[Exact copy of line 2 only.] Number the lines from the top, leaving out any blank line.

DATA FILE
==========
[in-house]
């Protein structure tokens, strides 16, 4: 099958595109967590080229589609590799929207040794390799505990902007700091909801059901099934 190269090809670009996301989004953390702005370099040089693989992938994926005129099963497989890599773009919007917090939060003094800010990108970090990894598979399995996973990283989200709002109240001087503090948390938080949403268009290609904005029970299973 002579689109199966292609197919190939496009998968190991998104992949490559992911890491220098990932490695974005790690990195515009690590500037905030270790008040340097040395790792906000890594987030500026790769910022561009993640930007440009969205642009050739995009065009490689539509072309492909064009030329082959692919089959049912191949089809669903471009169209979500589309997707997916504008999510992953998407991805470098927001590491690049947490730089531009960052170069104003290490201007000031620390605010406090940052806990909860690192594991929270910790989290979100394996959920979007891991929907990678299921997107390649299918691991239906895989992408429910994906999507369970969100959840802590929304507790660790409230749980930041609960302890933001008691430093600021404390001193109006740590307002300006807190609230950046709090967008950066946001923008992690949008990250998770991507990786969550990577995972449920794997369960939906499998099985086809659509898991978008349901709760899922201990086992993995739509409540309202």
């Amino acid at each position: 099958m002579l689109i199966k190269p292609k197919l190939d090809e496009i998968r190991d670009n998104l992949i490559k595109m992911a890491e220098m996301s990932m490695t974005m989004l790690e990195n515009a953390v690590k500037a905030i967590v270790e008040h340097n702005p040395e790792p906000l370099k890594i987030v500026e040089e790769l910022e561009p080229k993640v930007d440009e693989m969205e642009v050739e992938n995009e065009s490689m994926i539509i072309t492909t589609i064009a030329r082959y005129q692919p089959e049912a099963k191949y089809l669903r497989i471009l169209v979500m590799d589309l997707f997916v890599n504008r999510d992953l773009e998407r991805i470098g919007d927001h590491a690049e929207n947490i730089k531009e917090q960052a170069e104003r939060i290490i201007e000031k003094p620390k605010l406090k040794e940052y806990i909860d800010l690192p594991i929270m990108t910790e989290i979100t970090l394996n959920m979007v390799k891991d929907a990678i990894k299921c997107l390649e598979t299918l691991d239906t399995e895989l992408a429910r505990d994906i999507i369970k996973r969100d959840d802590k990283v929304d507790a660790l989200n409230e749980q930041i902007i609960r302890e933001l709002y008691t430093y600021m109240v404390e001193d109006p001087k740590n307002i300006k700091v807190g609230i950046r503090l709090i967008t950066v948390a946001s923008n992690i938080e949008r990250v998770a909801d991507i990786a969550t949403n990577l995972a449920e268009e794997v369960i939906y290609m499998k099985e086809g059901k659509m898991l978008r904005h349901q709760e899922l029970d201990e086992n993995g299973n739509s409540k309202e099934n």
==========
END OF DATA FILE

């Protein structure tokens, strides 16, 4: 099958595109967590080229589609590799929207040794390799505990902007700091909801059901099934 190269090809670009996301989004953390702005370099040089693989992938994926005129099963497989890599773009919007917090939060003094800010990108970090990894598979399995996973990283989200709002109240001087503090948390938080949403268009290609904005029970299973 002579689109199966292609197919190939496009998968190991998104992949490559992911890491220098990932490695974005790690990195515009690590500037905030270790008040340097040395790792906000890594987030500026790769910022561009993640930007440009969205642009050739995009065009490689539509072309492909064009030329082959692919089959049912191949089809669903471009169209979500589309997707997916504008999510992953998407991805470098927001590491690049947490730089531009960052170069104003290490201007000031620390605010406090940052806990909860690192594991929270910790989290979100394996959920979007891991929907990678299921997107390649299918691991239906895989992408429910994906999507369970969100959840802590929304507790660790409230749980930041609960302890933001008691430093600021404390001193109006740590307002300006807190609230950046709090967008950066946001923008992690949008990250998770991507990786969550990577995972449920794997369960939906499998099985086809659509898991978008349901709760899922201990086992993995739509409540309202």